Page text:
Evolution of haemocyanin and its influence on thermal sensitivity in cold adapted cephalopods


Dr. Felix Mark 
Helmholtz-Zentrum für Polar- und Meeresforschung 
Sektion Integrative Ökophysiologie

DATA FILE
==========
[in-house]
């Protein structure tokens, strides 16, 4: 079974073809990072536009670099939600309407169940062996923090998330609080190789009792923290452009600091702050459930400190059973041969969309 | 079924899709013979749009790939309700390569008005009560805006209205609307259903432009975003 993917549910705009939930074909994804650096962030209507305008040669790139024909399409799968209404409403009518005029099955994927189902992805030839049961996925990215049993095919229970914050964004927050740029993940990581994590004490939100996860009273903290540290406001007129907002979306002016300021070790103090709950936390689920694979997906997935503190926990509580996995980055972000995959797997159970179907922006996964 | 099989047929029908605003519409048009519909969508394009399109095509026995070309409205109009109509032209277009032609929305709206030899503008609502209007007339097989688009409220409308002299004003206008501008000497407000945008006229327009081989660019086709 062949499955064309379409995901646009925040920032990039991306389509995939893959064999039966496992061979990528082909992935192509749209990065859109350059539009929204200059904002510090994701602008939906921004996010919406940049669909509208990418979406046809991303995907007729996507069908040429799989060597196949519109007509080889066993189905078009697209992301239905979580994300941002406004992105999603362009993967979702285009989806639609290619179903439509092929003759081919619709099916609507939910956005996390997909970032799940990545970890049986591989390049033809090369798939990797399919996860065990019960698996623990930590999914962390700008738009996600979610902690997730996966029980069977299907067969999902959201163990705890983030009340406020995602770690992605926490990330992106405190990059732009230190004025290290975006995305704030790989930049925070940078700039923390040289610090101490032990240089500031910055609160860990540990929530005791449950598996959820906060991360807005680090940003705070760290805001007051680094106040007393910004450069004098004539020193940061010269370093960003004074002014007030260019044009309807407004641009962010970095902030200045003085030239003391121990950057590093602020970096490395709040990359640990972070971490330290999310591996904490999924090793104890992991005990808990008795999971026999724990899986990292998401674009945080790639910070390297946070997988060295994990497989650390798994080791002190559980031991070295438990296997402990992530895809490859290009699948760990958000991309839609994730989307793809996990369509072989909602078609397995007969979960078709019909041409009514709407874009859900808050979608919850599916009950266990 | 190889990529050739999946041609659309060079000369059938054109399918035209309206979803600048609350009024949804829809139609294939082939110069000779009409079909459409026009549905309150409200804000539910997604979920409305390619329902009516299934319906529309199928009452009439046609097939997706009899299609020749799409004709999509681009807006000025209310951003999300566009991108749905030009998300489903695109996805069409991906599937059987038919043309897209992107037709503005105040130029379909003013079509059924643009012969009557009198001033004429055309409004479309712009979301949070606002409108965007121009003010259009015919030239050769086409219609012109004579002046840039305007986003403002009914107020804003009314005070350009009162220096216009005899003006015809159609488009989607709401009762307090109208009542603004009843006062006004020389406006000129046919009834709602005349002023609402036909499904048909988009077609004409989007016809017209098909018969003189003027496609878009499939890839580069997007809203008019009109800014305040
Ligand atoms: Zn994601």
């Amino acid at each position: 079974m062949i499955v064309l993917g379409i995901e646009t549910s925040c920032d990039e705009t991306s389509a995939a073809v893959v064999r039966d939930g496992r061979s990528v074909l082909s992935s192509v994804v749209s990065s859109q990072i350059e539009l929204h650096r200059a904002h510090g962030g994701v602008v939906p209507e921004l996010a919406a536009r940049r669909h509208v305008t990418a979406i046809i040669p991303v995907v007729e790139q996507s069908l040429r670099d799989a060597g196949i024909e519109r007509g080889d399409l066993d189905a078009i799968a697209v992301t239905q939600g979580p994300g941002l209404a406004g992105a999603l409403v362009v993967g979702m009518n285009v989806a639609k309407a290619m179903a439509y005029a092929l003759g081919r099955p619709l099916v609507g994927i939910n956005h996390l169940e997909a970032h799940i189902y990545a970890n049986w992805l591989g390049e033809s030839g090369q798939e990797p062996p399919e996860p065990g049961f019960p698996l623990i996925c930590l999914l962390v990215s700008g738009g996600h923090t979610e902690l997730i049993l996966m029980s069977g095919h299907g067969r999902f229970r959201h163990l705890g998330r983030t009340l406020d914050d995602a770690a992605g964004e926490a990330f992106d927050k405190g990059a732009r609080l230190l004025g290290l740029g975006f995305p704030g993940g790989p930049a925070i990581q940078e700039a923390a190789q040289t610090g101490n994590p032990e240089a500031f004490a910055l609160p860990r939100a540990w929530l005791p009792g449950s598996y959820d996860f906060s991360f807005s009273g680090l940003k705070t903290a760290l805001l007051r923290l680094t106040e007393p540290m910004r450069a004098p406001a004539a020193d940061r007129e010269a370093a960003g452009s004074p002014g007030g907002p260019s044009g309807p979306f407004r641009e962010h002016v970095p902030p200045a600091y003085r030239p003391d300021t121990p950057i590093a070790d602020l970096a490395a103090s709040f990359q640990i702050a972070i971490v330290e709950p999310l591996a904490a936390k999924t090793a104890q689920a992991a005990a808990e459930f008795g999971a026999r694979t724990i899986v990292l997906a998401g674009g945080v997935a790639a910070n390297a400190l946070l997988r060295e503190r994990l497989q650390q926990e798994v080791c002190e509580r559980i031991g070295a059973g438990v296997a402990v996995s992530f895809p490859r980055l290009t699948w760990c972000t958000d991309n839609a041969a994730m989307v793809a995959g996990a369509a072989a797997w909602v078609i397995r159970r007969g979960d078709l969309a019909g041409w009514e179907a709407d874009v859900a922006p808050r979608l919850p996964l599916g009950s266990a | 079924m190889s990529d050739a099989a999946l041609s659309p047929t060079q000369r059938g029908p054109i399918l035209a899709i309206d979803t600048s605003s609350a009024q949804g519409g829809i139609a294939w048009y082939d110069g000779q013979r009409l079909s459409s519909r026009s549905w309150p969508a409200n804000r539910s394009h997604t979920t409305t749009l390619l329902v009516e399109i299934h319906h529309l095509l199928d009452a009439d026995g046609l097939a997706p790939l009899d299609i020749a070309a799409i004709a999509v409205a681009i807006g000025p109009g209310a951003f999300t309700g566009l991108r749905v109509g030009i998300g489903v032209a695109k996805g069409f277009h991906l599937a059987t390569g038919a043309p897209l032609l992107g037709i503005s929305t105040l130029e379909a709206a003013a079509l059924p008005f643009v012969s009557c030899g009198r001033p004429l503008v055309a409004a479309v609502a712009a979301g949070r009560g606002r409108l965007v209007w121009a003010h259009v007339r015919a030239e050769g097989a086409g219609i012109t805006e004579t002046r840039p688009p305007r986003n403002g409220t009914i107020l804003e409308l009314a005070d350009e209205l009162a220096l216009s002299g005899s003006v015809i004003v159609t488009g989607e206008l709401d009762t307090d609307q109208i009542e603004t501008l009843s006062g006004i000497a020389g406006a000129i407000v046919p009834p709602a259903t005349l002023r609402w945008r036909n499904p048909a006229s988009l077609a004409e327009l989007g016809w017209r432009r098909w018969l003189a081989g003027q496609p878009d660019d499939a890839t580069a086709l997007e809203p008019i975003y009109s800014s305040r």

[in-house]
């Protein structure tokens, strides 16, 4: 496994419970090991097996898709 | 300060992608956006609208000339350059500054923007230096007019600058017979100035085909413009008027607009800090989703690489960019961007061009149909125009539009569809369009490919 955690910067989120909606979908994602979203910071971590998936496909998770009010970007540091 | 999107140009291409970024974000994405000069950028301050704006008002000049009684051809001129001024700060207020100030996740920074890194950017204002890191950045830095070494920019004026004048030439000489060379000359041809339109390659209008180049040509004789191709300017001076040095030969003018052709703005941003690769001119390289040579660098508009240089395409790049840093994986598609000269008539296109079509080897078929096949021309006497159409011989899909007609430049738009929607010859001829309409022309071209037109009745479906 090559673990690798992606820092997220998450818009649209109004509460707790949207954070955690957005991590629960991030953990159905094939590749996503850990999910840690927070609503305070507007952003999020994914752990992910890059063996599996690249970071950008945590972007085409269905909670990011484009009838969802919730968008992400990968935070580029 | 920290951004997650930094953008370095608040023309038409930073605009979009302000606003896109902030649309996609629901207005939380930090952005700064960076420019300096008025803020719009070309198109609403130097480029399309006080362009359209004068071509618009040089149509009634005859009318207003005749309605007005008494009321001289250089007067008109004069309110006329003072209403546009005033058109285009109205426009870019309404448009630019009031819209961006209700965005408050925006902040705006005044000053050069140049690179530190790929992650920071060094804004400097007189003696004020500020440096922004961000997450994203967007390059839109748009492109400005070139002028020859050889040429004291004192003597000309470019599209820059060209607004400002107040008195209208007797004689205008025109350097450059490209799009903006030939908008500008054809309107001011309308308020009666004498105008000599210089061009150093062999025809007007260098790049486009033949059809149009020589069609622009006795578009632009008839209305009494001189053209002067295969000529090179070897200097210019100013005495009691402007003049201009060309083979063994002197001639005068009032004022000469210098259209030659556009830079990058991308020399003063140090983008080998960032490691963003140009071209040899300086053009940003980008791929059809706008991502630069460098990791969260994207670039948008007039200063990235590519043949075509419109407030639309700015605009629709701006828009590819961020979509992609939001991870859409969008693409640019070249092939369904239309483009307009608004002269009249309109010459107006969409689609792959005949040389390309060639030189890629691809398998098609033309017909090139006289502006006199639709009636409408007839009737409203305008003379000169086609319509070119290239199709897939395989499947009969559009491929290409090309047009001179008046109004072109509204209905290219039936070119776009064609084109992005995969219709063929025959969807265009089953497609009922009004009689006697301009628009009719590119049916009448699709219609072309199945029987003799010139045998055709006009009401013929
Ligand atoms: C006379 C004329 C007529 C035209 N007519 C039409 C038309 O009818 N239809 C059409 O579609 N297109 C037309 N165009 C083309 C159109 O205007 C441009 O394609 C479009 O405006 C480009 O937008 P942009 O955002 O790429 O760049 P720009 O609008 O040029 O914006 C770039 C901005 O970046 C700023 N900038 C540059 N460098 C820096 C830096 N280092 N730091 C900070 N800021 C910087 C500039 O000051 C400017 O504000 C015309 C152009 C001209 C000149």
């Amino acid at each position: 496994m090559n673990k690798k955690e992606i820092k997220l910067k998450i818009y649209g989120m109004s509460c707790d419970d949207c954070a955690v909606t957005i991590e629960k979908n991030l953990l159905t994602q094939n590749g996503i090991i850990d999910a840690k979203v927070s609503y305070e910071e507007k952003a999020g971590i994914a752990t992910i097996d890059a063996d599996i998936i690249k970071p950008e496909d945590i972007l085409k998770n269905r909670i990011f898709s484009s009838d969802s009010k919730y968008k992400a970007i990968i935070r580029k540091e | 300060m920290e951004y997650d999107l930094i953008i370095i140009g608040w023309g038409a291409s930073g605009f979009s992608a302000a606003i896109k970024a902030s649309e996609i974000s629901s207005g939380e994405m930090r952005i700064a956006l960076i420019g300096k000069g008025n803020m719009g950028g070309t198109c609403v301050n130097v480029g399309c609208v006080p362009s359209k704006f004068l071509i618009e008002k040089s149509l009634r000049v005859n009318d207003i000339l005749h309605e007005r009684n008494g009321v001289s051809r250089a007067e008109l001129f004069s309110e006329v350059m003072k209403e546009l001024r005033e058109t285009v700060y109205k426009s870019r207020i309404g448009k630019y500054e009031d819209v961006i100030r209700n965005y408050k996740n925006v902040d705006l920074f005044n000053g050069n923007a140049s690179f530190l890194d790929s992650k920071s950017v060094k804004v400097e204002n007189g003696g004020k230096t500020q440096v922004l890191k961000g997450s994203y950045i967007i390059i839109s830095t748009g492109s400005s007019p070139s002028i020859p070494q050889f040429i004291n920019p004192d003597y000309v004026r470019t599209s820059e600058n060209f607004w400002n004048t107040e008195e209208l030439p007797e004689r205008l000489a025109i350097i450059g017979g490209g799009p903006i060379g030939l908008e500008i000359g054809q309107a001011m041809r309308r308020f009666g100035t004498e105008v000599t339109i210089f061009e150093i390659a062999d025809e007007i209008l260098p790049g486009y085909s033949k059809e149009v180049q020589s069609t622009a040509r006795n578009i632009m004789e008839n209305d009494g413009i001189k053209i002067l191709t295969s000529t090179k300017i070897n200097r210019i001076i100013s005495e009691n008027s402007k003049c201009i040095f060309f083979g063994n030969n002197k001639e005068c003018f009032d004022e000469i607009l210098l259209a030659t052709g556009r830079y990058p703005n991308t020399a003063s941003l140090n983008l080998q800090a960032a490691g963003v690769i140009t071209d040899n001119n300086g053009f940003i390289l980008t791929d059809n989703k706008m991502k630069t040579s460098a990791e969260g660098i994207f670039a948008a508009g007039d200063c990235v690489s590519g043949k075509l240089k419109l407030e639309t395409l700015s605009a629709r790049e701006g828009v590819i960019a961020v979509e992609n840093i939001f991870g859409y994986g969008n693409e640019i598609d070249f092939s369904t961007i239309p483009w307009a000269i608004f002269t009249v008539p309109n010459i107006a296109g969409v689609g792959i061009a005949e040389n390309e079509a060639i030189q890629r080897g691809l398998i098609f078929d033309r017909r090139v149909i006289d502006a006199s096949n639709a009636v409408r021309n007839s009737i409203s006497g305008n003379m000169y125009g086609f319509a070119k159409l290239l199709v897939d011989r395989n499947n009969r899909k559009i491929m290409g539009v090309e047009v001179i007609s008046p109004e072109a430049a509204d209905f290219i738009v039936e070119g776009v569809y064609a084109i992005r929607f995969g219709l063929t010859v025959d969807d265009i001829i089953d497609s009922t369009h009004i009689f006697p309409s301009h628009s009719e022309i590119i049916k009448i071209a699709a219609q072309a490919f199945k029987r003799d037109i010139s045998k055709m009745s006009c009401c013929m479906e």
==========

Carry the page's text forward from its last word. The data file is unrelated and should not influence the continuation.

Cephalopods are found in high abundance throughout all world oceans on a wide latitudinal cline from tropical into polar waters and are of considerable commercial importance. When the Southern Ocean formed 35 million years ago with the opening of the Drake Passage, endemic and newly invading species had to adapt to increasingly cold Antarctic waters in this altered habitat. Many octopod species are found among the successful groups in the Antarctic. After its formation process, the Southern Ocean has remained a stable habitat over evolutionary timescales, however, recent changes in thermal properties and ocean chemistry may prove challenging to these species. Therefore I propose to investigate the evolution of this Antarctic group in the light of changing climatic conditions and the radiation of cephalopods into the Southern Ocean. Temperature, pH and oxygen concentration are the three most important parameters that influence oxygen-binding capacities of cephalopod blood and for survival at nearly -2°C, a cephalopod requires a highly specialised blood-gas exchange. By using extracellular haemocyanin, cephalopods possess a less effective respiratory protein than fish (which have intracellular haemoglobin). In order to successfully compete with fish, cephalopods have developed a high level of haemocyanin adaptability. Despite their prominent position in Antarctic food webs and being highly abundant, very little is known about Antarctic octopod physiology in general and specifically of the role of haemocyanin as a mediator between the organism and an extreme environment. By means of an integrative physiological and molecular genetic approach, this study aims to shed light on the links between physiological adaptation and the phylogeny of octopodid haemocyanin during the adaptive radiation of these animals into Antarctic waters and to assist in explaining the recent biogeography of Antarctic octopods. Keywords: haemocyanin, physiological adaptation, evolution, Antarctica, octopod, cephalopod.


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